Impact of El Niño / Southern Oscillation on Low-flows in South Georgia, USA

Impact of El Niño / Southern Oscillation on Low-flows in South Georgia, USA Abstract: We investigated the impact of El Niño and La Niña climate patterns on the low flows of seven streams in south Georgia. Four stations were located in heavily irrigated areas of southwestern Georgia, whereas three other stations were located in areas of southeastern Georgia with virtually no agriculture. El Niño (La Niña) climate patterns were defined when the 5-month averaged sea surface temperature anomalies recorded by the Japanese Meteorological Association (JMA) are greater than +0.5°C (lower than −0.5°C) for at least six consecutive months, including the October to December period. With the standard JMA approach, an episode lasts from October to the following September. We also investigated the impacts of a modification to this classical method. In the modified method, an ENSO phase only lasts as long as the temperature conditions (± 0.5°C) are met. For the three southeastern stations, low flows recorded during La Niña (El Niño) episodes were usually lower (larger) than the low flows recorded during Neutral episodes from November to April, with differences significant at a level of at least 90 percent from February to April (January to March) only. The four southwestern stations responded similarly, but the significance of the differences was usually lower than for the southeastern stations. The modified classification method tended to give more significant results than the standard method. http://www.deepdyve.com/assets/images/DeepDyve-Logo-lg.png Southeastern Geographer University of North Carolina Press

Impact of El Niño / Southern Oscillation on Low-flows in South Georgia, USA

Southeastern Geographer, Volume 50 (2) – Jul 11, 2010

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University of North Carolina Press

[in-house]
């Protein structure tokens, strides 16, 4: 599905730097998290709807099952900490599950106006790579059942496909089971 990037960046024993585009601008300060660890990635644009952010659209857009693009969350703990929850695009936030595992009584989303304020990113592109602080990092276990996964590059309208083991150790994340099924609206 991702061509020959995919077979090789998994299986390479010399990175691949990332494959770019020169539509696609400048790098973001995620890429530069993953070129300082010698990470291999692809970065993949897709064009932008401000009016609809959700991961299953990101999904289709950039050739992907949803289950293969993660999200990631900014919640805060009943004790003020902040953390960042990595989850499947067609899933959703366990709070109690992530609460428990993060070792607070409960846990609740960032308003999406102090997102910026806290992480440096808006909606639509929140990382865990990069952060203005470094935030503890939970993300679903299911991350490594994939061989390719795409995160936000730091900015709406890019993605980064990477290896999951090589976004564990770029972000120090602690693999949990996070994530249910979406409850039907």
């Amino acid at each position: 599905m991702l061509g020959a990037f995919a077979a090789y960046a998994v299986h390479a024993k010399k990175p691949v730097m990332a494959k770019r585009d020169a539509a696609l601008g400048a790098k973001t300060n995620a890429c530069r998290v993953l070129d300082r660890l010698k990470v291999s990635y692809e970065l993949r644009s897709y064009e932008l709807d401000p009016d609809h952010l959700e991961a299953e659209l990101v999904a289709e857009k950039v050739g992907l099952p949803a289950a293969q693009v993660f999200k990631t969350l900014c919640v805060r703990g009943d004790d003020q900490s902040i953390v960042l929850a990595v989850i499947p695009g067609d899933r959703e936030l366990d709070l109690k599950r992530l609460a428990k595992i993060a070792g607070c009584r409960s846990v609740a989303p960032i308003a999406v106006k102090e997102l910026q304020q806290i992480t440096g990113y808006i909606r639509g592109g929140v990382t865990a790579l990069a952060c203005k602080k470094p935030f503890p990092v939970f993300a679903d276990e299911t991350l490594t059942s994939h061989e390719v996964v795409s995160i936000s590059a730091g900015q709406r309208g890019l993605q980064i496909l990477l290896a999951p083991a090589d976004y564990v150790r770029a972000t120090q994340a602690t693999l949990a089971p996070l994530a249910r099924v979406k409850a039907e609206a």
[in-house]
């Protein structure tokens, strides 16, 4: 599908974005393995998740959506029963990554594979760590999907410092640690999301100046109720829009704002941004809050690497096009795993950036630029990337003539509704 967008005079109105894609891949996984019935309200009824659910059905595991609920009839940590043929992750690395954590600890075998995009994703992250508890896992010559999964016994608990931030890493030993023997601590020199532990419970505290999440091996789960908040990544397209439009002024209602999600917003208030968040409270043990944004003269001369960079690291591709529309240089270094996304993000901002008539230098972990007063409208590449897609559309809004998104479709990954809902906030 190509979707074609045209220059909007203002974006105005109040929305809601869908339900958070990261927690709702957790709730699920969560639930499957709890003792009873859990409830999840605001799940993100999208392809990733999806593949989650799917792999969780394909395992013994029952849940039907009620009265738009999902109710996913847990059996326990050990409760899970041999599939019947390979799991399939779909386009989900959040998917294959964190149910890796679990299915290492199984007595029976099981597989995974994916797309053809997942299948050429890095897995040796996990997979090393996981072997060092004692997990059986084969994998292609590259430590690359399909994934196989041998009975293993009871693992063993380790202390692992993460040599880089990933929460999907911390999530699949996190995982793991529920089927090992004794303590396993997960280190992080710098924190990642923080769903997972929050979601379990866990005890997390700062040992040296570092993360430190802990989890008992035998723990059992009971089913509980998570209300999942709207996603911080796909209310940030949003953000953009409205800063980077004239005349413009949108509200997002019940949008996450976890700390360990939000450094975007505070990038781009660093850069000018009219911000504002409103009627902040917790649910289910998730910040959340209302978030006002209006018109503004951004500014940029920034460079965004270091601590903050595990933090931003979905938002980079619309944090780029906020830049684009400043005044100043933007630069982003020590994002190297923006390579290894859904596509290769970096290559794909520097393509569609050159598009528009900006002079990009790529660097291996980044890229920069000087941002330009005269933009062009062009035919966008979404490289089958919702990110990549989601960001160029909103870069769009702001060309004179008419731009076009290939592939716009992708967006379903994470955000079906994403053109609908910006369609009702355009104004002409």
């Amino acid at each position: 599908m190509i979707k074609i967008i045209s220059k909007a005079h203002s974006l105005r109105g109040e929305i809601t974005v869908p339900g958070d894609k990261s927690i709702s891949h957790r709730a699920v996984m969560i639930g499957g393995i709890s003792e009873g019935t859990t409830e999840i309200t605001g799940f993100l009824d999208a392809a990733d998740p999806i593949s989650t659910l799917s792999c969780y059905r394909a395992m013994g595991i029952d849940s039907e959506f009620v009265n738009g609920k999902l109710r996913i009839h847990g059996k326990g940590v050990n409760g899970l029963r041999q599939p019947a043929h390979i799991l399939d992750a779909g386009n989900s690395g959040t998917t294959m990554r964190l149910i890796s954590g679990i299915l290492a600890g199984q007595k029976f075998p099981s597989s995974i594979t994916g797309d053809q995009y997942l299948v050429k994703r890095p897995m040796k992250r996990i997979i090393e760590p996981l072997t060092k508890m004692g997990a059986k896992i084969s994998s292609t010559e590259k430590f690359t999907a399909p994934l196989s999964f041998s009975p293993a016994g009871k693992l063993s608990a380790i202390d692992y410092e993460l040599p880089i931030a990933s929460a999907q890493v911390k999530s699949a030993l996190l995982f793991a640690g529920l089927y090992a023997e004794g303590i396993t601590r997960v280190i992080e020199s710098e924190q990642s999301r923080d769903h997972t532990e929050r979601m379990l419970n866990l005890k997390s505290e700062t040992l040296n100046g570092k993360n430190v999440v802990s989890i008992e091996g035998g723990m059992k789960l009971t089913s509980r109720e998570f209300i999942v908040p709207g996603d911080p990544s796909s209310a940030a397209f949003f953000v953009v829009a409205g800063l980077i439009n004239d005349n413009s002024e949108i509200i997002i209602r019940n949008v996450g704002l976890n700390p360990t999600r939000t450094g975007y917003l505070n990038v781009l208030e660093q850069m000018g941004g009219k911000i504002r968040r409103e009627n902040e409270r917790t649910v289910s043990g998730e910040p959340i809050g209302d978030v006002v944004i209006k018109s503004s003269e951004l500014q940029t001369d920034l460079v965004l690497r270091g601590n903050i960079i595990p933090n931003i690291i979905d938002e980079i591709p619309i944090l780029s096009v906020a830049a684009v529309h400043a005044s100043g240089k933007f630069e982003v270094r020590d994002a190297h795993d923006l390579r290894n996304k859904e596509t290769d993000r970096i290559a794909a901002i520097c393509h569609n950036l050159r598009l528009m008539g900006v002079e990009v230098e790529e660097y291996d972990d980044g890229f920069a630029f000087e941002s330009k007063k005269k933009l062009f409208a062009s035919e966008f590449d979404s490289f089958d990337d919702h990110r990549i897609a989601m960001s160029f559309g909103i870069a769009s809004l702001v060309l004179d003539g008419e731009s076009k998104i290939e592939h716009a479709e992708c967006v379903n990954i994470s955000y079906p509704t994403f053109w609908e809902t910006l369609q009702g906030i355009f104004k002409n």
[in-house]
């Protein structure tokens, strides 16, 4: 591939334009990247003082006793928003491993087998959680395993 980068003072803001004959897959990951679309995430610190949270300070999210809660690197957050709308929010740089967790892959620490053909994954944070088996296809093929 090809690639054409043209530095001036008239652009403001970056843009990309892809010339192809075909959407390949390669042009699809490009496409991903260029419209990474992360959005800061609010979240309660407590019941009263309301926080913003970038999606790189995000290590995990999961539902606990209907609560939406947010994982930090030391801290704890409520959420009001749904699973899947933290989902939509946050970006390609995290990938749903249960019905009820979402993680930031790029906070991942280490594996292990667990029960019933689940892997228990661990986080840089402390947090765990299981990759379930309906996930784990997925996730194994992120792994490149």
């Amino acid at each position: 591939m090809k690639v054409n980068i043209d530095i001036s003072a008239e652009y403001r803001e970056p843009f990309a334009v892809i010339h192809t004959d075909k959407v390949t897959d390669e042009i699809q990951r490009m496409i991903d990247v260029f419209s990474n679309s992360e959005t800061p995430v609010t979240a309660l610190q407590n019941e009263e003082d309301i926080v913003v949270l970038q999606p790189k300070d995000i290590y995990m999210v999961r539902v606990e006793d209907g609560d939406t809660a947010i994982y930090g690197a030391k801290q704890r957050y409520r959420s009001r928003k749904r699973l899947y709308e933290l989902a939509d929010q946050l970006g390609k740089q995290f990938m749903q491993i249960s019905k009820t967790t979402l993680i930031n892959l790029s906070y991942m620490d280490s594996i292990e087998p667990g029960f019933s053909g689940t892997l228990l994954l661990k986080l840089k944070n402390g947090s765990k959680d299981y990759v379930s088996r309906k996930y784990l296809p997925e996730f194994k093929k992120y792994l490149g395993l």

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Copyright © University of North Carolina Press
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1549-6929
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Abstract

Abstract: We investigated the impact of El Niño and La Niña climate patterns on the low flows of seven streams in south Georgia. Four stations were located in heavily irrigated areas of southwestern Georgia, whereas three other stations were located in areas of southeastern Georgia with virtually no agriculture. El Niño (La Niña) climate patterns were defined when the 5-month averaged sea surface temperature anomalies recorded by the Japanese Meteorological Association (JMA) are greater than +0.5°C (lower than −0.5°C) for at least six consecutive months, including the October to December period. With the standard JMA approach, an episode lasts from October to the following September. We also investigated the impacts of a modification to this classical method. In the modified method, an ENSO phase only lasts as long as the temperature conditions (± 0.5°C) are met. For the three southeastern stations, low flows recorded during La Niña (El Niño) episodes were usually lower (larger) than the low flows recorded during Neutral episodes from November to April, with differences significant at a level of at least 90 percent from February to April (January to March) only. The four southwestern stations responded similarly, but the significance of the differences was usually lower than for the southeastern stations. The modified classification method tended to give more significant results than the standard method.

Journal

Southeastern GeographerUniversity of North Carolina Press

Published: Jul 11, 2010

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